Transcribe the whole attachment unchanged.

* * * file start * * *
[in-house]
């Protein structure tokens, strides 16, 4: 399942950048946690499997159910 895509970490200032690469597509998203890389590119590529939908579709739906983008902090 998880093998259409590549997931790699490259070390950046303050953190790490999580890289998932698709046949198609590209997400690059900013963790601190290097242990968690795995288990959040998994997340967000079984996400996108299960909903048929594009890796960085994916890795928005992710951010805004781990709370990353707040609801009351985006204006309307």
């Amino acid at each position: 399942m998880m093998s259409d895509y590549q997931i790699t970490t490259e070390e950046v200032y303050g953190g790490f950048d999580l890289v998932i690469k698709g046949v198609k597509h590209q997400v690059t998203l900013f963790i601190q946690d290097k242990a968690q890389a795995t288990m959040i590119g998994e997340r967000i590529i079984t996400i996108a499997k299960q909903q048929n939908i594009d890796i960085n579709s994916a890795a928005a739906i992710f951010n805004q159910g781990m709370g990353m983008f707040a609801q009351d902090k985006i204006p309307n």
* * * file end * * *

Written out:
[in-house]
């Protein structure tokens, strides 16, 4: 399942950048946690499997159910 895509970490200032690469597509998203890389590119590529939908579709739906983008902090 998880093998259409590549997931790699490259070390950046303050953190790490999580890289998932698709046949198609590209997400690059900013963790601190290097242990968690795995288990959040998994997340967000079984996400996108299960909903048929594009890796960085994916890795928005992710951010805004781990709370990353707040609801009351985006204006309307």
């Amino acid at each position: 399942m998880m093998s259409d895509y590549q997931i790699t970490t490259e070390e950046v200032y303050g953190g790490f950048d999580l890289v998932i690469k698709g046949v198609k597509h590209q997400v690059t998203l900013f963790i601190q946690d290097k242990a968690q890389a795995t288990m959040i590119g998994e997340r967000i590529i079984t996400i996108a499997k299960q909903q048929n939908i594009d890796i960085n579709s994916a890795a928005a739906i992710f951010n805004q159910g781990m709370g990353m983008f707040a609801q009351d902090k985006i204006p309307n």